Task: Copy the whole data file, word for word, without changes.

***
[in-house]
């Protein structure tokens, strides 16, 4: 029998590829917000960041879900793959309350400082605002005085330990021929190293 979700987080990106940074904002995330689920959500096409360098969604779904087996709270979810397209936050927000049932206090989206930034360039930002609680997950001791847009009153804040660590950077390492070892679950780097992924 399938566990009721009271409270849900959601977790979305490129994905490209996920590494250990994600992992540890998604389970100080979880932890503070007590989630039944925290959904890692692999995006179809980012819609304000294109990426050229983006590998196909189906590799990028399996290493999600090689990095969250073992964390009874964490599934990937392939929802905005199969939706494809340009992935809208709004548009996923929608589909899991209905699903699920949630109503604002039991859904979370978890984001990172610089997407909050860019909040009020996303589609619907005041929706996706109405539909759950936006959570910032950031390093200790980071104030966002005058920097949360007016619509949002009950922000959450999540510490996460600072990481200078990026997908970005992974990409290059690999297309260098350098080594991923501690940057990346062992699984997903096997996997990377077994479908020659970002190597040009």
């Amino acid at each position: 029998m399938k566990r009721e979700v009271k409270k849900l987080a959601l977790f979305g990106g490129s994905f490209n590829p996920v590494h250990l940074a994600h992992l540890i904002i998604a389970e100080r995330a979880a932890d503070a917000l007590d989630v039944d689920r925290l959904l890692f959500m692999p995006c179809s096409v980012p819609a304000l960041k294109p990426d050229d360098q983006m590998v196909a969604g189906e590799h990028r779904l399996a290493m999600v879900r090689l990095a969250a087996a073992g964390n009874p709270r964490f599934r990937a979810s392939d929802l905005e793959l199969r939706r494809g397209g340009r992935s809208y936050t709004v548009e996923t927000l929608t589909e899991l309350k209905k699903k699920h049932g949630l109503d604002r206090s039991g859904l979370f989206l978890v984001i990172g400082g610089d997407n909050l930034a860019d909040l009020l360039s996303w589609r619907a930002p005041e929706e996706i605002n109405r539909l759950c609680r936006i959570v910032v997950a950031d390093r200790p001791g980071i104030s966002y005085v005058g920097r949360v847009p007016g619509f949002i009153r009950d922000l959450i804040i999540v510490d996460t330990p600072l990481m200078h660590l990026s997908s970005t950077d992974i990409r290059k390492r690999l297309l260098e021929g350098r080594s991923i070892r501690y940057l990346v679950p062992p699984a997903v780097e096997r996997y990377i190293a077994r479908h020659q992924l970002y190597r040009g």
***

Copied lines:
[in-house]
């Protein structure tokens, strides 16, 4: 029998590829917000960041879900793959309350400082605002005085330990021929190293 979700987080990106940074904002995330689920959500096409360098969604779904087996709270979810397209936050927000049932206090989206930034360039930002609680997950001791847009009153804040660590950077390492070892679950780097992924 399938566990009721009271409270849900959601977790979305490129994905490209996920590494250990994600992992540890998604389970100080979880932890503070007590989630039944925290959904890692692999995006179809980012819609304000294109990426050229983006590998196909189906590799990028399996290493999600090689990095969250073992964390009874964490599934990937392939929802905005199969939706494809340009992935809208709004548009996923929608589909899991209905699903699920949630109503604002039991859904979370978890984001990172610089997407909050860019909040009020996303589609619907005041929706996706109405539909759950936006959570910032950031390093200790980071104030966002005058920097949360007016619509949002009950922000959450999540510490996460600072990481200078990026997908970005992974990409290059690999297309260098350098080594991923501690940057990346062992699984997903096997996997990377077994479908020659970002190597040009």
């Amino acid at each position: 029998m399938k566990r009721e979700v009271k409270k849900l987080a959601l977790f979305g990106g490129s994905f490209n590829p996920v590494h250990l940074a994600h992992l540890i904002i998604a389970e100080r995330a979880a932890d503070a917000l007590d989630v039944d689920r925290l959904l890692f959500m692999p995006c179809s096409v980012p819609a304000l960041k294109p990426d050229d360098q983006m590998v196909a969604g189906e590799h990028r779904l399996a290493m999600v879900r090689l990095a969250a087996a073992g964390n009874p709270r964490f599934r990937a979810s392939d929802l905005e793959l199969r939706r494809g397209g340009r992935s809208y936050t709004v548009e996923t927000l929608t589909e899991l309350k209905k699903k699920h049932g949630l109503d604002r206090s039991g859904l979370f989206l978890v984001i990172g400082g610089d997407n909050l930034a860019d909040l009020l360039s996303w589609r619907a930002p005041e929706e996706i605002n109405r539909l759950c609680r936006i959570v910032v997950a950031d390093r200790p001791g980071i104030s966002y005085v005058g920097r949360v847009p007016g619509f949002i009153r009950d922000l959450i804040i999540v510490d996460t330990p600072l990481m200078h660590l990026s997908s970005t950077d992974i990409r290059k390492r690999l297309l260098e021929g350098r080594s991923i070892r501690y940057l990346v679950p062992p699984a997903v780097e096997r996997y990377i190293a077994r479908h020659q992924l970002y190597r040009g």